By Humza Irfan
As the dust settles after the recent Indo-Pak tussle, the world is now suddenly confronted with a new India. No this is not akin to ‘Naya Pakistan’; rather it is the ‘old’ India unmasked.
The second most populous country in the world has tarnished its own image. It is riding the shame train, and basking in humiliation before the world stage. It is unapologetic and is mercilessly committing blunders and, in the process, spawning hundreds of memes. It has become a favorite topic of discussion for many Pakistanis. It is now also a source of entertainment and countless giggles.
But across India, the mask is still on. In fact, people of India have reinvigorated their patriotic sentiments. There are calls of Ranveer Singh to play the role of Abhinandan in a biopic. Men are now emulating Abhinandan’s signature handlebar moustache. Meanwhile, on Twitter, Bollywood celebrities are still congratulating the bravery of the Indian Air Force in downing Pakistan’s F-16.
India is an audience to a contemplative script with all the sparkle and glamour of Bollywood. It is India’s latest blockbuster that has invited awe and wonder. India boasts the largest film Industry in the world in terms of output. While everyone is accustomed to all the cinematic pleasures; enough is never enough. Dramatic acting, over-the-top action, and cosmic coincidences seem to be the dominating qualities of a good Bollywood movie. And when these same qualities are echoed in the news, they produce a jarring response and invite passion and artificial patriotism. But patriotism based on lies is a short-term adventure. Sooner or later people are going to separate fact from fiction. The world is connected to India in so many ways.
The country has 460 million internet users and 66% of households have televisions. On average, Indians stay glued to the television for 3 hours and 44 minutes daily. Disinformation is bound to have a short shelf-life. Now the cocktail of lies advocated by Indian news agencies are slowly waning. The opposition is pushing a new narrative forcing the public to reduce their raging sentiments.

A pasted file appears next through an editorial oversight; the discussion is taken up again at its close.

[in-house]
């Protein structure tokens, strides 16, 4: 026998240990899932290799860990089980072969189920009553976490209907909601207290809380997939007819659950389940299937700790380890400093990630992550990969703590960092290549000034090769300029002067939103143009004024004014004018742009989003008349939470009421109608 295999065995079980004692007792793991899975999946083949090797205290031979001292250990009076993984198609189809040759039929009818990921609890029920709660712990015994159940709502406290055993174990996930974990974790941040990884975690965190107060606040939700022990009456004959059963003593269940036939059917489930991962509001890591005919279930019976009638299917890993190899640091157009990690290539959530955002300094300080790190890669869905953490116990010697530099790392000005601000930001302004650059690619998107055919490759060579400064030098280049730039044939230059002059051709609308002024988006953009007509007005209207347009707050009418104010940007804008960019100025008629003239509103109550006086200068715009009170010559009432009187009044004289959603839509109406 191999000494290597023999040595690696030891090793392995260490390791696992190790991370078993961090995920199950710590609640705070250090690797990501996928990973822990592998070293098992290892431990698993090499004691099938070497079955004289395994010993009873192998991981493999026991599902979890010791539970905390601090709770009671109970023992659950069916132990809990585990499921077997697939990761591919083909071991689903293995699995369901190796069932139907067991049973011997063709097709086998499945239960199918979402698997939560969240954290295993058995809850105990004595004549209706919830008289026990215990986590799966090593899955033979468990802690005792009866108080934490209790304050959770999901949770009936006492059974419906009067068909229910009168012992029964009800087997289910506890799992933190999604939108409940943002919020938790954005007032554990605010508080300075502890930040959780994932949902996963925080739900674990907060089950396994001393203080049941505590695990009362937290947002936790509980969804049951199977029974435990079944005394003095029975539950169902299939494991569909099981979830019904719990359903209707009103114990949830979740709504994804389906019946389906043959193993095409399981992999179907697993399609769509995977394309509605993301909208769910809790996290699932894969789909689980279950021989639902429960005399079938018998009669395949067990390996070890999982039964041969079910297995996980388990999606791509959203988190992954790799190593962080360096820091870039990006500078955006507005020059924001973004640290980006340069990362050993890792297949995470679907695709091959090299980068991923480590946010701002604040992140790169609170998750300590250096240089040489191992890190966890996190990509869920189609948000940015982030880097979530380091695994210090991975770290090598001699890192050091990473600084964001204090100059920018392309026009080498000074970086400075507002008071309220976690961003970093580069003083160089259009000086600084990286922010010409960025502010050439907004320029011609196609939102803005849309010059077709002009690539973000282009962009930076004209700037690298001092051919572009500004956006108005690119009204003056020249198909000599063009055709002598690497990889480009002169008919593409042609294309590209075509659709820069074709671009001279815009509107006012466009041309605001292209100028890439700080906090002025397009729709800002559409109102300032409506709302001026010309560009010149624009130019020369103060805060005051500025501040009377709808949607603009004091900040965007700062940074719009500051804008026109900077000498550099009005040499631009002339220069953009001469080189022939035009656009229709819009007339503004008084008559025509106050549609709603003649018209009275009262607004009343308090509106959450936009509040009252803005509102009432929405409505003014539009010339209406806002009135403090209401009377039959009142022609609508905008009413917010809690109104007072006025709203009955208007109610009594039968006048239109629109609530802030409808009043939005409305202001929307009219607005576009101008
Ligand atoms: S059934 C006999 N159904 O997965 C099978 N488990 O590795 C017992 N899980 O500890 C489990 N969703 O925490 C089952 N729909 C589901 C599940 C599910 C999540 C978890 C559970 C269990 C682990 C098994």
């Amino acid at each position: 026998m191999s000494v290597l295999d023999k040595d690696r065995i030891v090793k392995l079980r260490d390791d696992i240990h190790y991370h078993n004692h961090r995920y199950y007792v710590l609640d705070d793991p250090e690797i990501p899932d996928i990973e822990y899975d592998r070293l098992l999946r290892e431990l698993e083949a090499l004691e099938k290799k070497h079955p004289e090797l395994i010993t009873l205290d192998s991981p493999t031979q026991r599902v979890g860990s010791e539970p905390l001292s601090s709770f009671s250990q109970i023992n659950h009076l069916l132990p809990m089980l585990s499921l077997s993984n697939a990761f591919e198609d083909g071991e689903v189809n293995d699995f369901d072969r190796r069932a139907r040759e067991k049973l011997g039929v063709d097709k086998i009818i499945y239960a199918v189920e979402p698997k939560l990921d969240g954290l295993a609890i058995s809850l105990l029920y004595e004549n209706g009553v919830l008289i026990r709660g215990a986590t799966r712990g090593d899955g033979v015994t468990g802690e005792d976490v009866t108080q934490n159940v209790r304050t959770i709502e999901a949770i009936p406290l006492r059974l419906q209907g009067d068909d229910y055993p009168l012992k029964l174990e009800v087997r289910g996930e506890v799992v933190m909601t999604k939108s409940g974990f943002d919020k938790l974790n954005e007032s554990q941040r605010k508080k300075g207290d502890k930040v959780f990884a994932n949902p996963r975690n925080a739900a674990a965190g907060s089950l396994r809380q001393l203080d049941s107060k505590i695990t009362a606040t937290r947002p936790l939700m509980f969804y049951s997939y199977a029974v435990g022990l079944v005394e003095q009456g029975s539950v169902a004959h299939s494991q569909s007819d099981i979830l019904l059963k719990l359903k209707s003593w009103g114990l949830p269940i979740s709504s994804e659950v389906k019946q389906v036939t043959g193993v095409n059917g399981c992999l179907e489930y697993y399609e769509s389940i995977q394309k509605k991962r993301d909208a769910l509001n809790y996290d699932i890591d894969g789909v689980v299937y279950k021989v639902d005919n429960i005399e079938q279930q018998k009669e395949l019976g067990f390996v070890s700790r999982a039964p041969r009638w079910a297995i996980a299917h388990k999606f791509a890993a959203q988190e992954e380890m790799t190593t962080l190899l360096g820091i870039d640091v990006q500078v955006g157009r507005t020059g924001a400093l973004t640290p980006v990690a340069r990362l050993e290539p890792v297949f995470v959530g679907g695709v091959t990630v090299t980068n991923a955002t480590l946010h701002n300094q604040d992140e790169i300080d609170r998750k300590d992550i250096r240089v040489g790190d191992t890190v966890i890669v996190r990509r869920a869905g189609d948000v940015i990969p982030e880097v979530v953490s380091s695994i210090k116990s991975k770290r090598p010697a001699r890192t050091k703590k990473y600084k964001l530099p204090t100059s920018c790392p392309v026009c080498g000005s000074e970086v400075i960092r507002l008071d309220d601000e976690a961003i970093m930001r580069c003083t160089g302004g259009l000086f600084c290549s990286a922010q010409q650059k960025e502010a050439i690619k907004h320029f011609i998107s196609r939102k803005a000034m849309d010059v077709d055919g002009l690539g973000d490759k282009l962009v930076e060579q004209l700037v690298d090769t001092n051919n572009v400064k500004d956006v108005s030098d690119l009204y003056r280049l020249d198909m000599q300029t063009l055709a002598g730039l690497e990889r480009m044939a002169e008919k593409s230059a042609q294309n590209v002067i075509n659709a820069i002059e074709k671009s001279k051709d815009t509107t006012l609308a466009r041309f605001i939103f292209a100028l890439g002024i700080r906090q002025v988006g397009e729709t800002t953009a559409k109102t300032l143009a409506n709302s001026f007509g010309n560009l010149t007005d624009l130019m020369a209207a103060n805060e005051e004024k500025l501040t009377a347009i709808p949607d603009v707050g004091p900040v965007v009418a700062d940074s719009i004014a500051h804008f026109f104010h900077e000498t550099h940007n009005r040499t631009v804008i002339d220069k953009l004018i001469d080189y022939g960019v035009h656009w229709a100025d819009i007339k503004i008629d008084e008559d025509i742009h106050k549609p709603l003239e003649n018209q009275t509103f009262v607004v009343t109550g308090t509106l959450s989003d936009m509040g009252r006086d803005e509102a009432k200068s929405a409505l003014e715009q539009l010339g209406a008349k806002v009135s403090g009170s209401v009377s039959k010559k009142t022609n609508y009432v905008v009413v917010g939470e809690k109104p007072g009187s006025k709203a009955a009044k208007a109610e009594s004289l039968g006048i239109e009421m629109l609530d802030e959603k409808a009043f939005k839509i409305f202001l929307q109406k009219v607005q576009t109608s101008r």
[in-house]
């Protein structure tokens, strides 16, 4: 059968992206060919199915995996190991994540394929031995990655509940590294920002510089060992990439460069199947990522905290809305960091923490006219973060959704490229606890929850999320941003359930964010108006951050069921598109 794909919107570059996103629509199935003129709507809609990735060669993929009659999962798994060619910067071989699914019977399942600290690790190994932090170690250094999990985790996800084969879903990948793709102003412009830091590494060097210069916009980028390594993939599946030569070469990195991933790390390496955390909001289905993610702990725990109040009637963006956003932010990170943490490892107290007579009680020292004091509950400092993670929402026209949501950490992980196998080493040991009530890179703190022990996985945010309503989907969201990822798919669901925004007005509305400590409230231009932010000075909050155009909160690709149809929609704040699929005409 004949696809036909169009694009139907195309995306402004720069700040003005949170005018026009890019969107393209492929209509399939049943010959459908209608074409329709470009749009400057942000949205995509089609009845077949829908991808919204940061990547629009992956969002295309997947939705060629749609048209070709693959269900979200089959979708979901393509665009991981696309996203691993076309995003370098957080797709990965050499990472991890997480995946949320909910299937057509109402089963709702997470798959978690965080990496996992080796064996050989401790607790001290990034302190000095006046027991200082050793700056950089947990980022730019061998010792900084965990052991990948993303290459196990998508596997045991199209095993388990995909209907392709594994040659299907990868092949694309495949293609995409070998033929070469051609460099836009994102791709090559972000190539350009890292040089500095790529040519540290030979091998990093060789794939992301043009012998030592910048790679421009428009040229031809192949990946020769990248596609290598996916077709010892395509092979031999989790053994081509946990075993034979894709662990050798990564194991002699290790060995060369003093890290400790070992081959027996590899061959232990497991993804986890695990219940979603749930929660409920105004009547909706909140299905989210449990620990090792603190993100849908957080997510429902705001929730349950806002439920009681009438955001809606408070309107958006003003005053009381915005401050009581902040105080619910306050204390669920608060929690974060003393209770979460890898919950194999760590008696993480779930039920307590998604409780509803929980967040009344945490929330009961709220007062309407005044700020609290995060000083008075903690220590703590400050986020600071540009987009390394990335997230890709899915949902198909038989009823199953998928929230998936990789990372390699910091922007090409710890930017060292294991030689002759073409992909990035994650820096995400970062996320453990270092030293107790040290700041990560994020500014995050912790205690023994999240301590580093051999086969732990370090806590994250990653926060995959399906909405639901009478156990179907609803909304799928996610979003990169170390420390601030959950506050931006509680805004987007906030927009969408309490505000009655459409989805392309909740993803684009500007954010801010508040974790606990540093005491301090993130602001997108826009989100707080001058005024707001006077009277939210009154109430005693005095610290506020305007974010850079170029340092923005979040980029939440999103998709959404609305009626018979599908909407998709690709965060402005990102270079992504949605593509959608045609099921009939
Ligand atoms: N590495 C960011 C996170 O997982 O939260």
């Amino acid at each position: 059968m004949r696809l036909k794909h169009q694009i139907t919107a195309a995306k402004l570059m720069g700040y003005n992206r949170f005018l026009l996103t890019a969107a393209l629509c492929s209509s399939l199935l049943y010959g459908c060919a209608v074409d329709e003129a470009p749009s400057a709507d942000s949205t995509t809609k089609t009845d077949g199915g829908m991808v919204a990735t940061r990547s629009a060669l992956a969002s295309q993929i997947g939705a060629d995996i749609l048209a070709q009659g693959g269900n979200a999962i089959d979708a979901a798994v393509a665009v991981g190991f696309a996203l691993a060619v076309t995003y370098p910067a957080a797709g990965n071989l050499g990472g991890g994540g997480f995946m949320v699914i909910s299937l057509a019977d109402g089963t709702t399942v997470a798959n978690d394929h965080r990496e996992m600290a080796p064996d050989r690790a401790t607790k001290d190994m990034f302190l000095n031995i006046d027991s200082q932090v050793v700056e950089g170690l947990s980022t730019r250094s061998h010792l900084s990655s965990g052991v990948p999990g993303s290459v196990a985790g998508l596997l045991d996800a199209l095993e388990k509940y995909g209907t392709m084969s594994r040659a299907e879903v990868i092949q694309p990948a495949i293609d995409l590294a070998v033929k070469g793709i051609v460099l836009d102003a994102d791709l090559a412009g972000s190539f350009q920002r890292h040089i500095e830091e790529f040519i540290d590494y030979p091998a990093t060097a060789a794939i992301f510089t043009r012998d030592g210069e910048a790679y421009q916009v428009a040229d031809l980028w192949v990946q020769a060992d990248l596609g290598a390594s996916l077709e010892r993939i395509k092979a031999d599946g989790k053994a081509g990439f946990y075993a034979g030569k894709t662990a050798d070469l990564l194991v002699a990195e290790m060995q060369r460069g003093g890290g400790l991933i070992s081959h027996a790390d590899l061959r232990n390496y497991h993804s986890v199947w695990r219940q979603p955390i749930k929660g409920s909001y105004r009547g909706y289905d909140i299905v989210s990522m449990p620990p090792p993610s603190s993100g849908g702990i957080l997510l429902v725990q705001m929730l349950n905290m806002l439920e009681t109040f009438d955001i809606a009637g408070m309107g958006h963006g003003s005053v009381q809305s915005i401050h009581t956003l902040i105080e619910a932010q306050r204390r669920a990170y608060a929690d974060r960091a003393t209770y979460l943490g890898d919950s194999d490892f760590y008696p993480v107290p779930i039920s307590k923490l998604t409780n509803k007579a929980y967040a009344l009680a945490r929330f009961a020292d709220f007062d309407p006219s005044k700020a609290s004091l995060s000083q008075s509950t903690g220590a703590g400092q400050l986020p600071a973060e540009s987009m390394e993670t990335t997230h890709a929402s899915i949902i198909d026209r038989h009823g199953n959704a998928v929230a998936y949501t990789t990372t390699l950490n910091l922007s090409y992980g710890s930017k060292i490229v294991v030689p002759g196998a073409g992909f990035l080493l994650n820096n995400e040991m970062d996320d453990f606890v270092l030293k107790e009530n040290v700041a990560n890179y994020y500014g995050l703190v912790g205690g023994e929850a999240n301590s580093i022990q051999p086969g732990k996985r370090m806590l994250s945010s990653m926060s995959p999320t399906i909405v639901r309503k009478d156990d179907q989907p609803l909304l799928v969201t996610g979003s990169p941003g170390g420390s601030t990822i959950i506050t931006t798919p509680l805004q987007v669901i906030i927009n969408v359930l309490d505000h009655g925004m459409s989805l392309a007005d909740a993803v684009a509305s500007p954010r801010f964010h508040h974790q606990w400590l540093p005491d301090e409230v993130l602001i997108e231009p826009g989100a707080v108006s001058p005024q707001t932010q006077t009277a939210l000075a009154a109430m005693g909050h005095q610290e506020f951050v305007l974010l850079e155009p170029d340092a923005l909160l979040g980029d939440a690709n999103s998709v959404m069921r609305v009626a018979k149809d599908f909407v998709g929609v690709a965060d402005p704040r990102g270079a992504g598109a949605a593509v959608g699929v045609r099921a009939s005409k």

But it is the deteriorating global perception that will be most troubling to India. International media has now completely debunked India’s claim of striking targets in Balakot. It has further come to light that no F-16 was put into service during the dogfight with India. The lies have been laid bare and now in the backdrop of this international fame and shame another mask has been peeled off. Multiple news sources claim that India is not ready for a war. It has very limited stock of ammunition. Its war machines are catching rust.
India remains the largest operator of MiG-21 fighter aircraft which employs 60-year-old technology to fight twenty-first century battles; Pakistan took one out of their inventory and another one was claimed by an unnamed bird. Recently a fire engulfed Indian Air Force Office in New Delhi amidst growing speculation about the nation’s lax military institutes. And then there was a brief row over ‘missing’ Rafale documents.
We now know more about India (real India) than ever before. And as we question its military preparedness, we must not ignore other mighty challenges that the country is facing. There is rampant poverty and extreme inequality. The health of the population is severely lacking. According to the World Bank, India has one of the largest number of undernourished children in the world. 44% of children under the age of five are underweight.
The explosive population growth shows no sign of slowing down. There is also a national “toilet” problem. Nearly half of all households in India lack access to toilets which is spewing chronic illnesses, especially in slums. A recent comprehensive report also highlighted India’s growing pollution problem. 7 of the world’s 10 most polluted cities are in India according to a new study by IQAir AirVisual and Greenpeace.
India’s main threat is certainly not Pakistan. War will not be in its best interests. It will be a costly venture. While Bollywood movies often glamorize military victories, there is no question that the real charm lies in gaining victory over social injustices that plague the country. As a nation that seeks superpower status and wants to advance its space program a lot of spade-work needs to be done. Most importantly India needs to subdue its demons and create an atmosphere of trust. But rebuilding its image will be a bit troublesome.
The opinions in this article are of the writer and do not represent the views of The Weekly Pakistan.
The writer is a freelance contributor. He can be reached at firstname.lastname@example.org